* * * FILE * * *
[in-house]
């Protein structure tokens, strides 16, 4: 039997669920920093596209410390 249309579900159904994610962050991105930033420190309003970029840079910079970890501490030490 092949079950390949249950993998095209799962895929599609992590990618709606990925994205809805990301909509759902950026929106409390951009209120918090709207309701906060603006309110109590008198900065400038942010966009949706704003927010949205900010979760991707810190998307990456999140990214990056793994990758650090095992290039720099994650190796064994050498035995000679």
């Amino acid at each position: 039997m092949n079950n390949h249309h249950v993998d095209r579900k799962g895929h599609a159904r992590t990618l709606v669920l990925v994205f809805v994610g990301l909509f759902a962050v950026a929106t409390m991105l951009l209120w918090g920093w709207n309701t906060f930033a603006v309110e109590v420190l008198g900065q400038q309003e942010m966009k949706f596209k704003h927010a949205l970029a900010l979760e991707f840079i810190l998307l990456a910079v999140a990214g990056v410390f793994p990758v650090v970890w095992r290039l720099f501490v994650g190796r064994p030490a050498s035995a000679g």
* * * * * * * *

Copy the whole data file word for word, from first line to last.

[in-house]
């Protein structure tokens, strides 16, 4: 039997669920920093596209410390 249309579900159904994610962050991105930033420190309003970029840079910079970890501490030490 092949079950390949249950993998095209799962895929599609992590990618709606990925994205809805990301909509759902950026929106409390951009209120918090709207309701906060603006309110109590008198900065400038942010966009949706704003927010949205900010979760991707810190998307990456999140990214990056793994990758650090095992290039720099994650190796064994050498035995000679």
């Amino acid at each position: 039997m092949n079950n390949h249309h249950v993998d095209r579900k799962g895929h599609a159904r992590t990618l709606v669920l990925v994205f809805v994610g990301l909509f759902a962050v950026a929106t409390m991105l951009l209120w918090g920093w709207n309701t906060f930033a603006v309110e109590v420190l008198g900065q400038q309003e942010m966009k949706f596209k704003h927010a949205l970029a900010l979760e991707f840079i810190l998307l990456a910079v999140a990214g990056v410390f793994p990758v650090v970890w095992r290039l720099f501490v994650g190796r064994p030490a050498s035995a000679g």